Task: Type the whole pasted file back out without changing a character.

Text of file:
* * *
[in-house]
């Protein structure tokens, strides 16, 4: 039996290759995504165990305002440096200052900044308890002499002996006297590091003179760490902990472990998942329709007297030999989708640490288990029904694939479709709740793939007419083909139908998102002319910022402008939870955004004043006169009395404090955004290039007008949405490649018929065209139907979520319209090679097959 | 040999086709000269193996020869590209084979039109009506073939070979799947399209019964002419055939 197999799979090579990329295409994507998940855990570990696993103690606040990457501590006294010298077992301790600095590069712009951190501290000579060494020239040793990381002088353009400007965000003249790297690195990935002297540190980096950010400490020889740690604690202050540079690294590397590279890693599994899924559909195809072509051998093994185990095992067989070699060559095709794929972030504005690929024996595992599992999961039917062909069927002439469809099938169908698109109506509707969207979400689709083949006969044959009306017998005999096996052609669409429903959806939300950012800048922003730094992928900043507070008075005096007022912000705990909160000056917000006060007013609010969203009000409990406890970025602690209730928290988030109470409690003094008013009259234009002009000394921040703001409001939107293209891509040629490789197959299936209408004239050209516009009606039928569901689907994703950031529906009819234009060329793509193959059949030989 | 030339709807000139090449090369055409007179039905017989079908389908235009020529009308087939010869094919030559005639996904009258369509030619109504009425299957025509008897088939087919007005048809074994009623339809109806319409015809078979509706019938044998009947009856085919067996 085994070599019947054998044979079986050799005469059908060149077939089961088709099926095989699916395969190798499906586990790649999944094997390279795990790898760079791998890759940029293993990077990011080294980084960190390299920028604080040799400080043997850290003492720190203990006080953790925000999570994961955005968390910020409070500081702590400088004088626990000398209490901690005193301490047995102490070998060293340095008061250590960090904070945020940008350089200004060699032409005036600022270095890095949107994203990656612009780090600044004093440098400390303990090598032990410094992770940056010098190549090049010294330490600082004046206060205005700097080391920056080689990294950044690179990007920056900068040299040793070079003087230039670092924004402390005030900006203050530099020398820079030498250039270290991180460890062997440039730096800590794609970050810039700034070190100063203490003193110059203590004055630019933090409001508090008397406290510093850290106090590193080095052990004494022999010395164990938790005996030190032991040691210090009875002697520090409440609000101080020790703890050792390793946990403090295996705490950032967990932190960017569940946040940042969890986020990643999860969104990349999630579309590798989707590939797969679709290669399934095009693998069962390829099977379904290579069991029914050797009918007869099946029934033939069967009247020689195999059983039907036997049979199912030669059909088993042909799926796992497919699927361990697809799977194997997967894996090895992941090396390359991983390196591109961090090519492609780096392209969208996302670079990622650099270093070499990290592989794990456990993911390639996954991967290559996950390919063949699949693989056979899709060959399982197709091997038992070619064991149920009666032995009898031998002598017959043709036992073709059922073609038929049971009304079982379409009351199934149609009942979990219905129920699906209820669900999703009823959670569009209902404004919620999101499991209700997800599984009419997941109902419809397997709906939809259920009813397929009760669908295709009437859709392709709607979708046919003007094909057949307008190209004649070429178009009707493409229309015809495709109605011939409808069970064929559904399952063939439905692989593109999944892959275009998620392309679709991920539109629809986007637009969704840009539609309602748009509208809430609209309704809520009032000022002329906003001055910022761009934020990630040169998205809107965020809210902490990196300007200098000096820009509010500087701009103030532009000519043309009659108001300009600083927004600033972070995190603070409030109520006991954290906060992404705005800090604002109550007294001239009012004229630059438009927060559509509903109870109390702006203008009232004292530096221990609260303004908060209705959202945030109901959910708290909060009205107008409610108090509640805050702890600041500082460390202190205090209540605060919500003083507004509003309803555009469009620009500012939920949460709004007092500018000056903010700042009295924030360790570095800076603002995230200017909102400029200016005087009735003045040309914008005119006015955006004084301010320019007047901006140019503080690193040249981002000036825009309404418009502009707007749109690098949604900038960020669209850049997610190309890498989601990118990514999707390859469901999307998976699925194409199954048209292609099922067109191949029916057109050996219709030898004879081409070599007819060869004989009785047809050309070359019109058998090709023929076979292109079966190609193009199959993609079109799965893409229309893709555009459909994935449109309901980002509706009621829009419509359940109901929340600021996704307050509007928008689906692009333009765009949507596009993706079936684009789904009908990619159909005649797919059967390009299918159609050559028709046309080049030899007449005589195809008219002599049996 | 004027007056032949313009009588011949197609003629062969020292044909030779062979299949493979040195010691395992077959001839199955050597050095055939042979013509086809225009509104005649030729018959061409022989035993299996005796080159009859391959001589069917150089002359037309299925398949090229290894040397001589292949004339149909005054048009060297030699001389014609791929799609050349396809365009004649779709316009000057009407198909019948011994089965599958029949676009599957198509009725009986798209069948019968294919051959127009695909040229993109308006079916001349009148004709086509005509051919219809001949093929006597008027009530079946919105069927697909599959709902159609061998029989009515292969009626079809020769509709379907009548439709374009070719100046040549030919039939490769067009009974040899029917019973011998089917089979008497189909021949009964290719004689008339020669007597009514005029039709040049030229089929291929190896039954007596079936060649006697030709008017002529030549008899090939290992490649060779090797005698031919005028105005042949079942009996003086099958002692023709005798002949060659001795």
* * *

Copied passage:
[in-house]
């Protein structure tokens, strides 16, 4: 039996290759995504165990305002440096200052900044308890002499002996006297590091003179760490902990472990998942329709007297030999989708640490288990029904694939479709709740793939007419083909139908998102002319910022402008939870955004004043006169009395404090955004290039007008949405490649018929065209139907979520319209090679097959 | 040999086709000269193996020869590209084979039109009506073939070979799947399209019964002419055939 197999799979090579990329295409994507998940855990570990696993103690606040990457501590006294010298077992301790600095590069712009951190501290000579060494020239040793990381002088353009400007965000003249790297690195990935002297540190980096950010400490020889740690604690202050540079690294590397590279890693599994899924559909195809072509051998093994185990095992067989070699060559095709794929972030504005690929024996595992599992999961039917062909069927002439469809099938169908698109109506509707969207979400689709083949006969044959009306017998005999096996052609669409429903959806939300950012800048922003730094992928900043507070008075005096007022912000705990909160000056917000006060007013609010969203009000409990406890970025602690209730928290988030109470409690003094008013009259234009002009000394921040703001409001939107293209891509040629490789197959299936209408004239050209516009009606039928569901689907994703950031529906009819234009060329793509193959059949030989 | 030339709807000139090449090369055409007179039905017989079908389908235009020529009308087939010869094919030559005639996904009258369509030619109504009425299957025509008897088939087919007005048809074994009623339809109806319409015809078979509706019938044998009947009856085919067996 085994070599019947054998044979079986050799005469059908060149077939089961088709099926095989699916395969190798499906586990790649999944094997390279795990790898760079791998890759940029293993990077990011080294980084960190390299920028604080040799400080043997850290003492720190203990006080953790925000999570994961955005968390910020409070500081702590400088004088626990000398209490901690005193301490047995102490070998060293340095008061250590960090904070945020940008350089200004060699032409005036600022270095890095949107994203990656612009780090600044004093440098400390303990090598032990410094992770940056010098190549090049010294330490600082004046206060205005700097080391920056080689990294950044690179990007920056900068040299040793070079003087230039670092924004402390005030900006203050530099020398820079030498250039270290991180460890062997440039730096800590794609970050810039700034070190100063203490003193110059203590004055630019933090409001508090008397406290510093850290106090590193080095052990004494022999010395164990938790005996030190032991040691210090009875002697520090409440609000101080020790703890050792390793946990403090295996705490950032967990932190960017569940946040940042969890986020990643999860969104990349999630579309590798989707590939797969679709290669399934095009693998069962390829099977379904290579069991029914050797009918007869099946029934033939069967009247020689195999059983039907036997049979199912030669059909088993042909799926796992497919699927361990697809799977194997997967894996090895992941090396390359991983390196591109961090090519492609780096392209969208996302670079990622650099270093070499990290592989794990456990993911390639996954991967290559996950390919063949699949693989056979899709060959399982197709091997038992070619064991149920009666032995009898031998002598017959043709036992073709059922073609038929049971009304079982379409009351199934149609009942979990219905129920699906209820669900999703009823959670569009209902404004919620999101499991209700997800599984009419997941109902419809397997709906939809259920009813397929009760669908295709009437859709392709709607979708046919003007094909057949307008190209004649070429178009009707493409229309015809495709109605011939409808069970064929559904399952063939439905692989593109999944892959275009998620392309679709991920539109629809986007637009969704840009539609309602748009509208809430609209309704809520009032000022002329906003001055910022761009934020990630040169998205809107965020809210902490990196300007200098000096820009509010500087701009103030532009000519043309009659108001300009600083927004600033972070995190603070409030109520006991954290906060992404705005800090604002109550007294001239009012004229630059438009927060559509509903109870109390702006203008009232004292530096221990609260303004908060209705959202945030109901959910708290909060009205107008409610108090509640805050702890600041500082460390202190205090209540605060919500003083507004509003309803555009469009620009500012939920949460709004007092500018000056903010700042009295924030360790570095800076603002995230200017909102400029200016005087009735003045040309914008005119006015955006004084301010320019007047901006140019503080690193040249981002000036825009309404418009502009707007749109690098949604900038960020669209850049997610190309890498989601990118990514999707390859469901999307998976699925194409199954048209292609099922067109191949029916057109050996219709030898004879081409070599007819060869004989009785047809050309070359019109058998090709023929076979292109079966190609193009199959993609079109799965893409229309893709555009459909994935449109309901980002509706009621829009419509359940109901929340600021996704307050509007928008689906692009333009765009949507596009993706079936684009789904009908990619159909005649797919059967390009299918159609050559028709046309080049030899007449005589195809008219002599049996 | 004027007056032949313009009588011949197609003629062969020292044909030779062979299949493979040195010691395992077959001839199955050597050095055939042979013509086809225009509104005649030729018959061409022989035993299996005796080159009859391959001589069917150089002359037309299925398949090229290894040397001589292949004339149909005054048009060297030699001389014609791929799609050349396809365009004649779709316009000057009407198909019948011994089965599958029949676009599957198509009725009986798209069948019968294919051959127009695909040229993109308006079916001349009148004709086509005509051919219809001949093929006597008027009530079946919105069927697909599959709902159609061998029989009515292969009626079809020769509709379907009548439709374009070719100046040549030919039939490769067009009974040899029917019973011998089917089979008497189909021949009964290719004689008339020669007597009514005029039709040049030229089929291929190896039954007596079936060649006697030709008017002529030549008899090939290992490649060779090797005698031919005028105005042949079942009996003086099958002692023709005798002949060659001795």